A Beginner's Guide to Buying Puts

How to utilize leverage to short a stock without risking excessive capital

by Griffin Kruse

Published on Jan 21, 2015 at 10:53 AM
Updated on Jun 24, 2020 at 10:16 AM

Hello again, aspiring options traders! In case you missed it, last week I discussed the basics of buying call options. This week, we will be discussing the other type of options contract -- the put.

While buying a call is essentially betting that a stock's price will increase in a set duration of time, buying a put option is betting that a stock's price will decrease over a pre-determined time span. While a call contract allows the holder to buy 100 shares of a stock at a pre-determined price, a put contract affords the holder the right to sell 100 shares of a stock at a pre-determined price.

Put buying is quite similar to short selling, in terms of the outlook for the underlying stock, but differs in that the purchaser of a put doesn't have to borrow actual shares of a stock. In addition, the risks are much slimmer with put buying, as compared to selling a stock short, while the potential rewards are roughly equivalent. Let's break down how put options work, step by step.

Advantages of Put Buying

Let's say that our hypothetical investor from last week's column -- "Jim" -- believes that shares of XYZ are going to plummet over the next few months. However, Jim doesn't want to invest a large portion of his available capital via shorting the stock, which risks a relatively significant amount of cash and could lead to theoretically infinite losses. So, he decides to purchase a put option at the price that he thinks XYZ is going to breach, known as the "strike price."

Say that shares of XYZ are currently trading at an even $100, and rumors that the company may come up short on its upcoming earnings report have Jim convinced that the equity is going to plummet over the next couple of months. Jim could purchase the March 95 put, which expires at the market close on Friday, March 20. The ask price for that option is $2, and since every option contract represents 100 underlying shares, the price for one contract would be $200 ($2 ask price x 100 underlying shares).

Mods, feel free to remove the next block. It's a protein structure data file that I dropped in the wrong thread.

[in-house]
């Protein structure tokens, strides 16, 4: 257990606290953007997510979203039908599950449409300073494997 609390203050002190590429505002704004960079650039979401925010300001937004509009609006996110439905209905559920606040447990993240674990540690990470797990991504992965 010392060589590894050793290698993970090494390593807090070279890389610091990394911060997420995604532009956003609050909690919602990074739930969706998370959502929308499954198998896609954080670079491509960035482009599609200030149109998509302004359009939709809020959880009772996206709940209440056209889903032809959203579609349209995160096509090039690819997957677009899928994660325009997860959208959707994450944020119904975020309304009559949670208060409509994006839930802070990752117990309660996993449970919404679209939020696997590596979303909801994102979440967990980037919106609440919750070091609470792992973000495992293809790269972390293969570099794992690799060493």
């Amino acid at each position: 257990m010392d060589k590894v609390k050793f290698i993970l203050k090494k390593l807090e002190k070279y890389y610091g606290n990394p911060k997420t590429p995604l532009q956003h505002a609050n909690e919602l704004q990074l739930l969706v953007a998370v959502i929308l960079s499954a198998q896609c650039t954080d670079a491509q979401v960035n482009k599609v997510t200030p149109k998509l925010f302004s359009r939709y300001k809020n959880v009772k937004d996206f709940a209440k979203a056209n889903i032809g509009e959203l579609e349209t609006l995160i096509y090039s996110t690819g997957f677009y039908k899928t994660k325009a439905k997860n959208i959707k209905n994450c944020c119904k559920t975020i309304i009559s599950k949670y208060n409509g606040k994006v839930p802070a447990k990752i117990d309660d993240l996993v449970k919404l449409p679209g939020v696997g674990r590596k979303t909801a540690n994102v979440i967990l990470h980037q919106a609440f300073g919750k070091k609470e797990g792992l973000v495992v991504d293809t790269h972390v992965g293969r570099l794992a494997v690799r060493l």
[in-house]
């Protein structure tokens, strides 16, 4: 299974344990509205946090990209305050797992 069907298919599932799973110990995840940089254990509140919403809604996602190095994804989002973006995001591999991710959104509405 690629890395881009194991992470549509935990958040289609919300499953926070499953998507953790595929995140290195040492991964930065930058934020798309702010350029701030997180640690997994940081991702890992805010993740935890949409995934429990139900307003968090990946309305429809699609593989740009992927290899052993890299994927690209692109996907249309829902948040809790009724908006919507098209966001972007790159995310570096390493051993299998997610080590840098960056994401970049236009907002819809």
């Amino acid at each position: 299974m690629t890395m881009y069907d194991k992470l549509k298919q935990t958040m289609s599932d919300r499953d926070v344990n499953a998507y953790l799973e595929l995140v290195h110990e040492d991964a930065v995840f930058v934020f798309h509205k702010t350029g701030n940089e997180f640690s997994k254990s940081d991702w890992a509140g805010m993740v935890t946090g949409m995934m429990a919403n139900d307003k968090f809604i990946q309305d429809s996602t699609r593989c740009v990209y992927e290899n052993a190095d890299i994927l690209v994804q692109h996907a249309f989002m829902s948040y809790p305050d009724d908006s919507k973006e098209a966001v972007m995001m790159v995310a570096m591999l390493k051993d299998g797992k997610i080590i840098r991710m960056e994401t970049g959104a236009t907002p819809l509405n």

If shares of XYZ are trading at $95 -- around the strike price -- the put is considered "at the money." The contract will be "in the money" if XYZ plummets south of $95 within the option's lifetime, and will be "out of the money" if XYZ is north of $95.

If Jim's bearish prediction is correct, and XYZ drops below the strike price of $95 prior to expiration, he has two separate paths he can take. First, he could exercise the option, which means he can sell 100 shares of XYZ at $95 apiece, the pre-determined strike price -- a premium to the current market value. Second, he could also sell to close the put, where he would simply sell the in-the-money contract for a profit.

Whatever course of action Jim decides to take, he must pay close attention to the expiration date. Starting in February, monthly options expire at market close on the third Friday of every month, though many popular stocks also have weekly options that expire every Friday of the month. Let's explore Jim's potential outcomes a bit more in-depth.

Outcome #1: Jim is correct, and an underwhelming earnings report sends shares of XYZ falling to $85. He could then sell to close his option (now worth $10 in intrinsic value -- stock price minus strike price) before expiration, for $1,000 ($10 x 100 underlying shares). Since Jim only paid $200 for his initial put contract, his total profit would be $800, for an incredible 400% profit on his small investment.

Possible outcomes for XYZ 95-strike put

Outcome #2: As discussed earlier, had Jim decided to short-sell shares of XYZ by borrowing 100 shares at $100 each, it would have cost him no money upfront -- though a typical short trade involves setting aside a margin requirement of 150% of the proceeds, thereby tying up a significant amount of capital for the duration of the trade. After the stock's tumble to $85, his position would be worth $1,500 -- a nice chunk of change. While this is $700 more than the profit he would have made off the 95-strike put, it represents a gain of just 15% on the trade, compared to the 400% the comparable options play would have returned. Again, this is called leverage -- or the principle of wagering relatively modest amounts of capital in order to gain profits much larger than the original bet.

Outcome #3: Had shares of XYZ risen to $110 instead of falling to $85, Jim would only be out his initial premium of $200 on the 95-strike put, no matter how high the shares should rise above the strike price. On the other hand, if Jim had sold the stock short at $100, he would be out $1,000 on a move up to $110. If the shares had risen to $120, Jim would be out $2,000, and on and on.

In other words, short selling carries substantially more risk than buying puts. If Jim were to have a traditional short stock position on XYZ, his potential losses could be theoretically unlimited, considering there's no limit to how high the stock can rise. With a put, his losses are maxed out at the premium he paid for his contract.

Next week, we will delve into a side-by-side comparison of options trading versus investing in traditional stocks, and why options trading makes sense for certain types of investors.

Disclaimer: None of the hypothetical scenarios above take into account brokerage or commission fees, which are an inescapable part of options trading.

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